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Balance of Payment

Balance of Payment of India

Balance of payment forms an important topic for UPSC Civil Services Exam. Every year, both in prelims and mains, candidate can expect questions from this section. Besides, a good understanding of balance of payment, help in understanding the various economic terms that are encountered in newspapers. In this article, we will discuss balance of payment in a comprehensive manner.


What is Balance of Payment (BoP)?

  • Balance of payment is a statement that records every monetary transaction made between entities like business units, government, during any given period.
  • It helps in monitoring the flow of funds that are coming in the country and help assess the financial situation of a country in a better manner.




Features of balance of payment

  • It includes all the international transactions that includes individual, corporate and government transactions.
  • In a perfect scenario i.e., when all the elements are correctly included in the balance of payment, the sum is always zero.
    • It means that the inflow and outflow of funds has been balanced out.
    • This, however, is an ideal situation and hence do not happen in a day-to-day situation.
  • A surplus BOP indicates that a country’s funds has been on a positive side in international transactions. A BOP deficit, on the other side, indicates that a country’s funds has been negative in international transactions.


Importance of balance of payment

  • BOP of a country reveals the financial condition of a country.
  • BOP can be used as an indicator to foresee the position of domestic currency.
  • BOP statements help in deciding the monetary and fiscal policy of a country.


Balance of payment elements

  • There are three components of balance of payment—current account, capital account, Official reserve transactions and errors and omissions.




Current account

  • It is a part of balance of payment that help in knowing the situation of exports and imports of a country. Current account surplus indicates that a country’s exports are more than its imports while current account deficit means a country’s imports are more than its exports.
  • It is composed of following parts:
    • Balance of Trade: It includes a country’s financial transactions while dealing with goods. So, balance of trade basically includes international transactions that involves sale/purchase of goods.
    • Balance of Invisibles: It includes a country’s financial transactions while dealing with services. So, balance of invisible basically includes international transactions that involves sale/purchase of services.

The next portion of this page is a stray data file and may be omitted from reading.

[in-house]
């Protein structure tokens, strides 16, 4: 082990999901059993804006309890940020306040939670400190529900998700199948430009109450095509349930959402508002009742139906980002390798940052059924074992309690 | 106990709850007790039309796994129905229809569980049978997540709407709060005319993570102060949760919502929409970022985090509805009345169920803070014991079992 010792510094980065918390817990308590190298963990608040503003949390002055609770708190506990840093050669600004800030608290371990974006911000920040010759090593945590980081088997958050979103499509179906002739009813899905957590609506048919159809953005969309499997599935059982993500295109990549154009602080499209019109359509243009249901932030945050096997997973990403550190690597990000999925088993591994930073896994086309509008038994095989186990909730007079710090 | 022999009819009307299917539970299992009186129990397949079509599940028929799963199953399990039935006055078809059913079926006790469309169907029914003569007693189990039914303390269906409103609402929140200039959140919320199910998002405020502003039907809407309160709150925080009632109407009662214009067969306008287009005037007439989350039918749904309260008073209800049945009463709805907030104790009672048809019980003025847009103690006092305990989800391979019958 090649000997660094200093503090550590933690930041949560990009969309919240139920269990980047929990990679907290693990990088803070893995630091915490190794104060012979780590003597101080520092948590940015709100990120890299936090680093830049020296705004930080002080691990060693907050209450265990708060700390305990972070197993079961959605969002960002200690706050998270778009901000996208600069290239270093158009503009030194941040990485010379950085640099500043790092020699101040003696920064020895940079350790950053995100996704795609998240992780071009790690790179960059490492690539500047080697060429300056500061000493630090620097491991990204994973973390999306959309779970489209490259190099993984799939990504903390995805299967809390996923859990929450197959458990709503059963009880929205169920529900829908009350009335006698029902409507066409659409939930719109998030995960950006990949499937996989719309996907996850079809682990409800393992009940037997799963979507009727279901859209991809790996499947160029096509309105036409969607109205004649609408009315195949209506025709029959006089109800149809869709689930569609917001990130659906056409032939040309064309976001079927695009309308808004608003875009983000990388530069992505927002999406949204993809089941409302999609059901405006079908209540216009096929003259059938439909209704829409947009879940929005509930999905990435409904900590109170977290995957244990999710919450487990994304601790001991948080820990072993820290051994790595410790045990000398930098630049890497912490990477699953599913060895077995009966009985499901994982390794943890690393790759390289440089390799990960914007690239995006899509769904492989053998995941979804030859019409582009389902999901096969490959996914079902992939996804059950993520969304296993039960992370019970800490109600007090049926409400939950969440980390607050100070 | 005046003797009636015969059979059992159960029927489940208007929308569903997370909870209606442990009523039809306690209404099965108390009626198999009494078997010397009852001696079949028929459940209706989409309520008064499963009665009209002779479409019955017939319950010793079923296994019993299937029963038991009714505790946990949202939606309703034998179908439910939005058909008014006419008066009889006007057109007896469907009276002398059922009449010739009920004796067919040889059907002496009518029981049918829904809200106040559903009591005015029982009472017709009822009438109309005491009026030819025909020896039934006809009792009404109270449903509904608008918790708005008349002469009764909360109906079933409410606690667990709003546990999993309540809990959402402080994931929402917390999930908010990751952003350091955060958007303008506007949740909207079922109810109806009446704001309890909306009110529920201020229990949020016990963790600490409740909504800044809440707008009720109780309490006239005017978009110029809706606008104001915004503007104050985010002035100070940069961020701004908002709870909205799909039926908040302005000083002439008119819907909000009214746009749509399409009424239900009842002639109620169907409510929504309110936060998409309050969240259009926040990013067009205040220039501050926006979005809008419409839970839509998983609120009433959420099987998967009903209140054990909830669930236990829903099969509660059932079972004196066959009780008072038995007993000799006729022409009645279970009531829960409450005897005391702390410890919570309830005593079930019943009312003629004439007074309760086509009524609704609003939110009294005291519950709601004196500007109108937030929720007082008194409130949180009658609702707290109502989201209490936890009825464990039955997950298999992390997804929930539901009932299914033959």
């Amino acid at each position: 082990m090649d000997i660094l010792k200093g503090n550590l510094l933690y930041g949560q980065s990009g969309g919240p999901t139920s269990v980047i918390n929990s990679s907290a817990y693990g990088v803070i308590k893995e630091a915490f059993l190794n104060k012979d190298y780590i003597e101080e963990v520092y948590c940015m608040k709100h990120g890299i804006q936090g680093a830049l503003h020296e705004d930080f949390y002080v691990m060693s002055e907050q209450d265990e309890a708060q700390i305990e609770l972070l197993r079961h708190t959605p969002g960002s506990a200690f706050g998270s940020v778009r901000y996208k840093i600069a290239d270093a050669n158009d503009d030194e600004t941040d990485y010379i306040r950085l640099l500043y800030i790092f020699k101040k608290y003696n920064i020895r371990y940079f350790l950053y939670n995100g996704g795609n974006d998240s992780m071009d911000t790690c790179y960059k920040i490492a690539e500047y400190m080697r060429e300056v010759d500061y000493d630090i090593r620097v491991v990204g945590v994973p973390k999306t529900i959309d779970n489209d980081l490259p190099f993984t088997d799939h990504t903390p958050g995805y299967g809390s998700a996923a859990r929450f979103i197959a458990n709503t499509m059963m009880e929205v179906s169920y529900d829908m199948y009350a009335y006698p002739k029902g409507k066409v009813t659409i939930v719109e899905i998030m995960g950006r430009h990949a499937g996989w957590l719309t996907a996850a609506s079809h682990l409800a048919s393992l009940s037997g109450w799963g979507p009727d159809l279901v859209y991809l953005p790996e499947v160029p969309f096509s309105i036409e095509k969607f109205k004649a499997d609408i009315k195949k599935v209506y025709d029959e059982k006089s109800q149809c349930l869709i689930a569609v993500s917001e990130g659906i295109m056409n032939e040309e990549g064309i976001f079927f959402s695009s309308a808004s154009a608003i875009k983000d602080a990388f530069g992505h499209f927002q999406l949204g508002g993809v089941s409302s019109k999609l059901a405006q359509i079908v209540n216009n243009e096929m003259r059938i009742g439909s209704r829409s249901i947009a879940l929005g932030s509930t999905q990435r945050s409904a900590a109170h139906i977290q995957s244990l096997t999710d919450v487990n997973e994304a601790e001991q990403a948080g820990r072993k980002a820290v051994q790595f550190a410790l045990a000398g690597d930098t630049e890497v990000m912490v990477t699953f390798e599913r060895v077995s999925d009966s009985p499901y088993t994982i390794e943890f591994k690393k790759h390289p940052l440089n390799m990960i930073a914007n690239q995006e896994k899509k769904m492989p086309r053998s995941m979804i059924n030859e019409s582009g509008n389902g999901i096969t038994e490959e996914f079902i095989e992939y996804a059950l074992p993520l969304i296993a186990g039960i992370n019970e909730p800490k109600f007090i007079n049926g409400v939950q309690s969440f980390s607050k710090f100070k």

• Transfer payment: Elements like donations, remittances are a component of transfer payment and hence are a part of current account.


Capital account

  • Capital transactions include the purchase and sale of assets, both financial and non-financial like land and properties.
  • There are three elements in capital account
    • Loans and borrowings: It include all types of loans that are taken from both the private and public sectors located in foreign countries.
    • Investments: It includes elements like Foreign Direct Investment (FDI), Foreign Portfolio Investment (FPI), among others.
    • Foreign exchange reserves: Foreign exchange reserves are held by the central bank of a country, RBI in our case, to monitor the exchange rate.


Official reserve transactions

  • It is conducted by the central bank in case of the BOP deficit or BOP surplus. The transactions are made by the Central Bank, RBI in our case, which cause changes in the country’s official reserves of foreign exchange.


Errors and Omissions

  • Net errors and omissions reflect the imbalances resulting from imperfections in source data and compilation of the balance of payments accounts. Net errors and omissions constitute a residual category needed to ensure that accounts in the balance of payments statement sum to zero.



  1. What is India’s Balance of Payment status?

Ans. India is a balance of payment surplus country due to our capital account surplus. Though, we are facing current account deficit, our capital account surplus is much higher that leads to balance of payment surplus.


  1. When India witnessed a current account surplus?

Ans. India’s current account balance recorded a surplus of US$ 6.5 billion (0.9 per cent of GDP) in Q1:2021-22 as against a deficit of US$ 8.1 billion (1.0 per cent of GDP) in Q4:2020-21.


  1. Is current account surplus always good?

Ans. Normally, current account surplus is a good sign of an economy. It means the country’s exports is more than its imports. However, it is not always good. For an import dependent country like India, when current account balance records a surplus, it means that the demand has reduced that has led to reduction in imports. Reduction in demand is a sign of economic stagnancy. So, a current account surplus does not always translate into strong economic situation.


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